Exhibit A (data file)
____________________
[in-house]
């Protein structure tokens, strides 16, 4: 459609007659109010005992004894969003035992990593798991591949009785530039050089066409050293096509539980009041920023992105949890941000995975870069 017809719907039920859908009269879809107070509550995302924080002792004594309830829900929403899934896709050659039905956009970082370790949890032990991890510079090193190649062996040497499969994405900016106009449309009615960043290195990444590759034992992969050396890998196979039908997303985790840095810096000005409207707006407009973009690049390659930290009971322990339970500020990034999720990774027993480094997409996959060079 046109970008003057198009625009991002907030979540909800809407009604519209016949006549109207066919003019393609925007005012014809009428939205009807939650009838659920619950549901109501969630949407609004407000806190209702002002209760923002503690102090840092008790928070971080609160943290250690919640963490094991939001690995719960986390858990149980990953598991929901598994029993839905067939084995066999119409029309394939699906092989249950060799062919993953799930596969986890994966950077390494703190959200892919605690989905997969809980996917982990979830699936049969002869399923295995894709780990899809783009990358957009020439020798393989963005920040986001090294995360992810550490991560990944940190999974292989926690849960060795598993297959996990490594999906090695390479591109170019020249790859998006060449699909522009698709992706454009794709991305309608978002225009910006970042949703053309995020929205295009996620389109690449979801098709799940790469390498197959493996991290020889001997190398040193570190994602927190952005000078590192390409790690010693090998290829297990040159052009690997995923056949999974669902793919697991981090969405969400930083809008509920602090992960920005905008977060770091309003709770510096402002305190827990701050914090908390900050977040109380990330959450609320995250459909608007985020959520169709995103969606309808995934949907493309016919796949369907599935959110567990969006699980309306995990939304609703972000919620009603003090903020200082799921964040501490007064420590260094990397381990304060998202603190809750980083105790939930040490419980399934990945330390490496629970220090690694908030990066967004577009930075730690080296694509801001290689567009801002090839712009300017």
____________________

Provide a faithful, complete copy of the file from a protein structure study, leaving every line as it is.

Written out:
[in-house]
């Protein structure tokens, strides 16, 4: 459609007659109010005992004894969003035992990593798991591949009785530039050089066409050293096509539980009041920023992105949890941000995975870069 017809719907039920859908009269879809107070509550995302924080002792004594309830829900929403899934896709050659039905956009970082370790949890032990991890510079090193190649062996040497499969994405900016106009449309009615960043290195990444590759034992992969050396890998196979039908997303985790840095810096000005409207707006407009973009690049390659930290009971322990339970500020990034999720990774027993480094997409996959060079 046109970008003057198009625009991002907030979540909800809407009604519209016949006549109207066919003019393609925007005012014809009428939205009807939650009838659920619950549901109501969630949407609004407000806190209702002002209760923002503690102090840092008790928070971080609160943290250690919640963490094991939001690995719960986390858990149980990953598991929901598994029993839905067939084995066999119409029309394939699906092989249950060799062919993953799930596969986890994966950077390494703190959200892919605690989905997969809980996917982990979830699936049969002869399923295995894709780990899809783009990358957009020439020798393989963005920040986001090294995360992810550490991560990944940190999974292989926690849960060795598993297959996990490594999906090695390479591109170019020249790859998006060449699909522009698709992706454009794709991305309608978002225009910006970042949703053309995020929205295009996620389109690449979801098709799940790469390498197959493996991290020889001997190398040193570190994602927190952005000078590192390409790690010693090998290829297990040159052009690997995923056949999974669902793919697991981090969405969400930083809008509920602090992960920005905008977060770091309003709770510096402002305190827990701050914090908390900050977040109380990330959450609320995250459909608007985020959520169709995103969606309808995934949907493309016919796949369907599935959110567990969006699980309306995990939304609703972000919620009603003090903020200082799921964040501490007064420590260094990397381990304060998202603190809750980083105790939930040490419980399934990945330390490496629970220090690694908030990066967004577009930075730690080296694509801001290689567009801002090839712009300017």